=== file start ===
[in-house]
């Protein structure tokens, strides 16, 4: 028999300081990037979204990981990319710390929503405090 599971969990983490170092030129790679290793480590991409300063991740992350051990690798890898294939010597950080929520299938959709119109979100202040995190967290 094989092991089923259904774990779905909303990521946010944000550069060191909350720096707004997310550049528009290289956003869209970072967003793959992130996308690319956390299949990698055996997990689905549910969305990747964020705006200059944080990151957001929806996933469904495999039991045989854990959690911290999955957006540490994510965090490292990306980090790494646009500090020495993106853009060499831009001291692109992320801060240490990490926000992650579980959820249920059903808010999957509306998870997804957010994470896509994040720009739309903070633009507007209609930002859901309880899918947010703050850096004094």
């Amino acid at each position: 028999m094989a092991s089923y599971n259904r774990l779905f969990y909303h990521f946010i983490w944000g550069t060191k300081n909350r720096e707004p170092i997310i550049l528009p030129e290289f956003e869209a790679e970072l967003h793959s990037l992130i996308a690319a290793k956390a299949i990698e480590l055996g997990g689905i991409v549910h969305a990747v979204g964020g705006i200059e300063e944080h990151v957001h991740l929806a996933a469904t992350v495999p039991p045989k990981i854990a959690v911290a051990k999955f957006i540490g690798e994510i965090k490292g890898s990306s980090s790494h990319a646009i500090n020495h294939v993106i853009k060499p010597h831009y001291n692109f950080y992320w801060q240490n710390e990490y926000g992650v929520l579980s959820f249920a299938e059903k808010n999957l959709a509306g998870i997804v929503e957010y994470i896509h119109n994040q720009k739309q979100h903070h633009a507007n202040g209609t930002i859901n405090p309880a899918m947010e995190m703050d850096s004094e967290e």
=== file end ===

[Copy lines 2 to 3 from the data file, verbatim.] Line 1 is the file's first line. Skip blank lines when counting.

């Protein structure tokens, strides 16, 4: 028999300081990037979204990981990319710390929503405090 599971969990983490170092030129790679290793480590991409300063991740992350051990690798890898294939010597950080929520299938959709119109979100202040995190967290 094989092991089923259904774990779905909303990521946010944000550069060191909350720096707004997310550049528009290289956003869209970072967003793959992130996308690319956390299949990698055996997990689905549910969305990747964020705006200059944080990151957001929806996933469904495999039991045989854990959690911290999955957006540490994510965090490292990306980090790494646009500090020495993106853009060499831009001291692109992320801060240490990490926000992650579980959820249920059903808010999957509306998870997804957010994470896509994040720009739309903070633009507007209609930002859901309880899918947010703050850096004094």
């Amino acid at each position: 028999m094989a092991s089923y599971n259904r774990l779905f969990y909303h990521f946010i983490w944000g550069t060191k300081n909350r720096e707004p170092i997310i550049l528009p030129e290289f956003e869209a790679e970072l967003h793959s990037l992130i996308a690319a290793k956390a299949i990698e480590l055996g997990g689905i991409v549910h969305a990747v979204g964020g705006i200059e300063e944080h990151v957001h991740l929806a996933a469904t992350v495999p039991p045989k990981i854990a959690v911290a051990k999955f957006i540490g690798e994510i965090k490292g890898s990306s980090s790494h990319a646009i500090n020495h294939v993106i853009k060499p010597h831009y001291n692109f950080y992320w801060q240490n710390e990490y926000g992650v929520l579980s959820f249920a299938e059903k808010n999957l959709a509306g998870i997804v929503e957010y994470i896509h119109n994040q720009k739309q979100h903070h633009a507007n202040g209609t930002i859901n405090p309880a899918m947010e995190m703050d850096s004094e967290e």